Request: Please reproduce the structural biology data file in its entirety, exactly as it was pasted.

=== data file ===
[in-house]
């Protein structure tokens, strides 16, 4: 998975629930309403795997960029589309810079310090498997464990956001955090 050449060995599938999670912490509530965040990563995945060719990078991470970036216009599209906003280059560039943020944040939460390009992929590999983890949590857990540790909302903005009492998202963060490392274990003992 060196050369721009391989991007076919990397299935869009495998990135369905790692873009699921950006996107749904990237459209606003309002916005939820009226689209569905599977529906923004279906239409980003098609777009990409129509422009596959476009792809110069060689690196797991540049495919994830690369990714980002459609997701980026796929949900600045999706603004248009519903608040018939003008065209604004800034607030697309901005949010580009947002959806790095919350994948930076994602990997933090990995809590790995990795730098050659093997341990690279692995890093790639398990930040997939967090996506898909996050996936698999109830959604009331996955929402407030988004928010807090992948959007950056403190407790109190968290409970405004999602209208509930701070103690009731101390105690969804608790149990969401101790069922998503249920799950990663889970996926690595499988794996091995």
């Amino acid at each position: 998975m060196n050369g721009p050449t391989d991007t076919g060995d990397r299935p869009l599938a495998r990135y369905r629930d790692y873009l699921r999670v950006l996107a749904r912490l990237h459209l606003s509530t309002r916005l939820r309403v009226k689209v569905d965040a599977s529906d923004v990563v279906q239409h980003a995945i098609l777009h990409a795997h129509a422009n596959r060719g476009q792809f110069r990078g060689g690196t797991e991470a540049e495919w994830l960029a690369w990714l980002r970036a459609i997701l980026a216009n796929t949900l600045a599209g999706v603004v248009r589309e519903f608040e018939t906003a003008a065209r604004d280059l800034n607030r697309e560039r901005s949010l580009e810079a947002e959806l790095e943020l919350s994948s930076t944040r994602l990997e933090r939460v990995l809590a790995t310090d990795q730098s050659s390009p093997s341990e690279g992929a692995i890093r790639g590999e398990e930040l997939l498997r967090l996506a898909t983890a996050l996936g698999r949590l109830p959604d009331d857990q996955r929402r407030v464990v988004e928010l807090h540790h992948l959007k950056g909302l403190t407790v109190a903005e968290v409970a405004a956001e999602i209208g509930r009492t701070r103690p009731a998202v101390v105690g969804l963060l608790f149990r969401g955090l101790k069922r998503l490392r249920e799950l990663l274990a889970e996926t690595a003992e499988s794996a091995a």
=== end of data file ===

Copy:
[in-house]
């Protein structure tokens, strides 16, 4: 998975629930309403795997960029589309810079310090498997464990956001955090 050449060995599938999670912490509530965040990563995945060719990078991470970036216009599209906003280059560039943020944040939460390009992929590999983890949590857990540790909302903005009492998202963060490392274990003992 060196050369721009391989991007076919990397299935869009495998990135369905790692873009699921950006996107749904990237459209606003309002916005939820009226689209569905599977529906923004279906239409980003098609777009990409129509422009596959476009792809110069060689690196797991540049495919994830690369990714980002459609997701980026796929949900600045999706603004248009519903608040018939003008065209604004800034607030697309901005949010580009947002959806790095919350994948930076994602990997933090990995809590790995990795730098050659093997341990690279692995890093790639398990930040997939967090996506898909996050996936698999109830959604009331996955929402407030988004928010807090992948959007950056403190407790109190968290409970405004999602209208509930701070103690009731101390105690969804608790149990969401101790069922998503249920799950990663889970996926690595499988794996091995």
């Amino acid at each position: 998975m060196n050369g721009p050449t391989d991007t076919g060995d990397r299935p869009l599938a495998r990135y369905r629930d790692y873009l699921r999670v950006l996107a749904r912490l990237h459209l606003s509530t309002r916005l939820r309403v009226k689209v569905d965040a599977s529906d923004v990563v279906q239409h980003a995945i098609l777009h990409a795997h129509a422009n596959r060719g476009q792809f110069r990078g060689g690196t797991e991470a540049e495919w994830l960029a690369w990714l980002r970036a459609i997701l980026a216009n796929t949900l600045a599209g999706v603004v248009r589309e519903f608040e018939t906003a003008a065209r604004d280059l800034n607030r697309e560039r901005s949010l580009e810079a947002e959806l790095e943020l919350s994948s930076t944040r994602l990997e933090r939460v990995l809590a790995t310090d990795q730098s050659s390009p093997s341990e690279g992929a692995i890093r790639g590999e398990e930040l997939l498997r967090l996506a898909t983890a996050l996936g698999r949590l109830p959604d009331d857990q996955r929402r407030v464990v988004e928010l807090h540790h992948l959007k950056g909302l403190t407790v109190a903005e968290v409970a405004a956001e999602i209208g509930r009492t701070r103690p009731a998202v101390v105690g969804l963060l608790f149990r969401g955090l101790k069922r998503l490392r249920e799950l990663l274990a889970e996926t690595a003992e499988s794996a091995a």